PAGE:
Keep some distance between other vehicles
Do not get close to other vehicles during poor weather. Slow down and allow plenty of space between you and other cars. Never tailgate other vehicles, since it may result in an accident if the other car stops suddenly or you hit ice and cannot stop your vehicle. Expect the ice and snow to slow down the speed of your stop and plan ahead. A recommended distance of four car lengths is known to reduce the risk of accidents.
Slow down and take your time. Driving slowly will help your tires maintain better traction on the road. It also helps you stay in control of your vehicle and limits the amount of sliding or slipping on the road.
Avoid cruise control
If you are planning a long trip or you use cruise control on the highway during your commute, then adjust to driving without cruise control in advance of the winter weather. Cruise control automatically accelerates and brakes to keep your car going at the same speed. This may result in skidding or accidents due to ice on the roads. Opt for manual control instead to limit the risks of an accident.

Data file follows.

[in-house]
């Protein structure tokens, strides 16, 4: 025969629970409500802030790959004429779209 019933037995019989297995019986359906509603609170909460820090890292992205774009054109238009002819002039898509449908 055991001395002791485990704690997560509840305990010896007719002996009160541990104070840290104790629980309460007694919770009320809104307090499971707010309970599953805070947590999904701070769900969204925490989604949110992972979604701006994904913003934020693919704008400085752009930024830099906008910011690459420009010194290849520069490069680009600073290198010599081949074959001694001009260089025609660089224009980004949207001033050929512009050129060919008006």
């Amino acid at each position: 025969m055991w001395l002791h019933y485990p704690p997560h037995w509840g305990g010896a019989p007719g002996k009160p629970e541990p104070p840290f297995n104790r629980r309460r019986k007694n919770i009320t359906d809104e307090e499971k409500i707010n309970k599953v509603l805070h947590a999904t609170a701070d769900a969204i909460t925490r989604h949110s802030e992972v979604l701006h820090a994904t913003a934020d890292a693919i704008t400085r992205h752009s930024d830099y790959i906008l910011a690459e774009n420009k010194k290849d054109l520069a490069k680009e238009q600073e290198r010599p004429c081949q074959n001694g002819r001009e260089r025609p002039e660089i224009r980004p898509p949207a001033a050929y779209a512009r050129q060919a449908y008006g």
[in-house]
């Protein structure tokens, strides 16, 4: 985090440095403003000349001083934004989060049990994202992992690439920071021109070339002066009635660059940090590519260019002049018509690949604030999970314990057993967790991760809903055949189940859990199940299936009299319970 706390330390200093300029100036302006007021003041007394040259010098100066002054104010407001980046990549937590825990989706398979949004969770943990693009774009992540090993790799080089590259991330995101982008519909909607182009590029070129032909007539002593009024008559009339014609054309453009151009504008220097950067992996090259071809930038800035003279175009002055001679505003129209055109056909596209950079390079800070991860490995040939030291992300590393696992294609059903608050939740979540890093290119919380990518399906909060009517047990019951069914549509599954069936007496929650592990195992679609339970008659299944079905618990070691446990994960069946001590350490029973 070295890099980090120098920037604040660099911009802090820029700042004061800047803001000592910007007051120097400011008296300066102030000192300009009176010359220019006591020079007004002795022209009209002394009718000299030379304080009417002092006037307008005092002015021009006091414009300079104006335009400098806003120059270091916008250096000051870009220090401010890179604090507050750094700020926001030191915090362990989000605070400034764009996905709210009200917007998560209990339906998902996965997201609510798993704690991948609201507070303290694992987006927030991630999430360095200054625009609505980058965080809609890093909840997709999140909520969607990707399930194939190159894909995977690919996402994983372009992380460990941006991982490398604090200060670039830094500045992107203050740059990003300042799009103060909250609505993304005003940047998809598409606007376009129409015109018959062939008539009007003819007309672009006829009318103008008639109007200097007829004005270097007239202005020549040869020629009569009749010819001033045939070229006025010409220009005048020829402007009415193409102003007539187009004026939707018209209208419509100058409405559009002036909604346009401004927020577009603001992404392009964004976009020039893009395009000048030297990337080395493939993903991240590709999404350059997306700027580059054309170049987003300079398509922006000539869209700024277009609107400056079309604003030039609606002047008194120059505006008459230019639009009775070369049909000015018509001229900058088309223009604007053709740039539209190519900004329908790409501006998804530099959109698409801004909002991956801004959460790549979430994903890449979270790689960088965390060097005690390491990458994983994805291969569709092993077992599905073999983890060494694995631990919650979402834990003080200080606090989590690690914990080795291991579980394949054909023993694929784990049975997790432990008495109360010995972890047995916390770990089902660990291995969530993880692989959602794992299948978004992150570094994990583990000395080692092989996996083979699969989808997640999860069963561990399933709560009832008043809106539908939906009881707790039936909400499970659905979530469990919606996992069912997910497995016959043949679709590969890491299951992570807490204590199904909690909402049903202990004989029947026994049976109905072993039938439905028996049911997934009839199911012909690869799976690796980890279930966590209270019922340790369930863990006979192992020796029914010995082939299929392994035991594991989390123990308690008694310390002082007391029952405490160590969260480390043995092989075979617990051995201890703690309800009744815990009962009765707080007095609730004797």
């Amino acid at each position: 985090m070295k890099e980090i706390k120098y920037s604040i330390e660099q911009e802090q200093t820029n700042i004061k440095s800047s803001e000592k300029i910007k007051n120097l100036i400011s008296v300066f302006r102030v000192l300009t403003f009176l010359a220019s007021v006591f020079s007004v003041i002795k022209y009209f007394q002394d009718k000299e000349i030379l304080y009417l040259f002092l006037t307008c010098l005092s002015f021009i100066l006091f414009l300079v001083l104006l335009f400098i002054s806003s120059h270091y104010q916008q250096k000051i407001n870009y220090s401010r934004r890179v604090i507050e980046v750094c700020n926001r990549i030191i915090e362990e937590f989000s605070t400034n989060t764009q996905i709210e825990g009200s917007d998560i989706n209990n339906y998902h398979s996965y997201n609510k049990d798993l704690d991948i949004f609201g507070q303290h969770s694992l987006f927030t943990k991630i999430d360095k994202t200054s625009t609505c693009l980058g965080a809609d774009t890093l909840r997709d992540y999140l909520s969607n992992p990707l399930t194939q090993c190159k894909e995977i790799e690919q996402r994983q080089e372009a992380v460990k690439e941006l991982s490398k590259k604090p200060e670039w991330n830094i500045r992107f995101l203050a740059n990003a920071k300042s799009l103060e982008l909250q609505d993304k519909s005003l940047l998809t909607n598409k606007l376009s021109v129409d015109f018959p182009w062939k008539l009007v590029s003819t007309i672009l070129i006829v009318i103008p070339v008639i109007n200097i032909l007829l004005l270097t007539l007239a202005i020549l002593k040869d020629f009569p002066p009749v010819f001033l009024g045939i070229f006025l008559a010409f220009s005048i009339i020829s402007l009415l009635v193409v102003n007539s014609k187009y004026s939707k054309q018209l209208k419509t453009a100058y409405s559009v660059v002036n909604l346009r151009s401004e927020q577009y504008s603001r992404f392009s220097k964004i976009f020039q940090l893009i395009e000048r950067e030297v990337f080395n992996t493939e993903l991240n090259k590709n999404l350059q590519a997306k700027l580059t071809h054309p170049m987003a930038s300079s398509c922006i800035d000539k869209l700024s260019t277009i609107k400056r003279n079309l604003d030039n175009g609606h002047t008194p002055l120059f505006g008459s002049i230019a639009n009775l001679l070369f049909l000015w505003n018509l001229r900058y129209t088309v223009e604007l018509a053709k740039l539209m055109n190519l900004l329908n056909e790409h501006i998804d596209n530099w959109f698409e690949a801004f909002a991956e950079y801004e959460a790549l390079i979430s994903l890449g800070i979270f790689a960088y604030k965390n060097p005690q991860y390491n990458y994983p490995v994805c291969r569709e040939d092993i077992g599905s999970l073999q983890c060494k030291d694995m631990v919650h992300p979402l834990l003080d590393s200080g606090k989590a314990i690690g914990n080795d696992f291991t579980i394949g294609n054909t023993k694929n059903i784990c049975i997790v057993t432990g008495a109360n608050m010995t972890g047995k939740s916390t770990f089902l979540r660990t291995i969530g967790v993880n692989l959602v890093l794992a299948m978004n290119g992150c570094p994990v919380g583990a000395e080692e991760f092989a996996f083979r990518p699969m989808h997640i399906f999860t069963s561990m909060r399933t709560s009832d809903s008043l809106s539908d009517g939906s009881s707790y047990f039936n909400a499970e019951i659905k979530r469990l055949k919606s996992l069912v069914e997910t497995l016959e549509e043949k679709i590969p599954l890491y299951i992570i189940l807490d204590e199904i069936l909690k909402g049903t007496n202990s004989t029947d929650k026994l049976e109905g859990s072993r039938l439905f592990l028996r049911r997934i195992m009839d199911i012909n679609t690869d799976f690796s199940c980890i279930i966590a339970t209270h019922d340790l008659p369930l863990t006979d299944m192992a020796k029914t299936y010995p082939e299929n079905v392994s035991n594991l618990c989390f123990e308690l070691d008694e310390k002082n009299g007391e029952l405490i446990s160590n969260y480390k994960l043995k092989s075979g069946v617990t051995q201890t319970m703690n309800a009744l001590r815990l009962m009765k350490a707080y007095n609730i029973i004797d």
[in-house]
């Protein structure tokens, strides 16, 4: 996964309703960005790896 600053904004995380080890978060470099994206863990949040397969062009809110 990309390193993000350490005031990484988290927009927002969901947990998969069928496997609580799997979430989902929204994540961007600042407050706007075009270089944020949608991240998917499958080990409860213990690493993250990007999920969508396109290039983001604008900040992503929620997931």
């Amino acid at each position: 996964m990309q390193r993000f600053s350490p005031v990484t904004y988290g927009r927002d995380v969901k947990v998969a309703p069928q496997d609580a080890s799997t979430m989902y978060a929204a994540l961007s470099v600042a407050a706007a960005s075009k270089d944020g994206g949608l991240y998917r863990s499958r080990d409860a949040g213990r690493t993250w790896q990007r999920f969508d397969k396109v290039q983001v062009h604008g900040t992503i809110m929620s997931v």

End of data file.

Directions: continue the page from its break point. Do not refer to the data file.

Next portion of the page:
Do not use the parking brake
Avoid the parking brake when it is snowing, raining or icy. The brake is not as effective in those weather conditions and it may cause your car to slide down the road. If you have concerns about a hill or incline, then opt for a different parking space.
Staying safe doesn’t happen by accident
In winter conditions, you need to understand the risks and take measures to stay safe. By preparing in advance and taking steps to avoid potential risks, you will be set to conquer the winter months with ease. At Elephant, we like to reward our customers for being safe and making safe choices. We have a whole range of discounts, not just for having a clean driving record, but even just for having common safety features on your car like a backup camera or Bluetooth![/vc_column_text][/vc_column][/vc_row]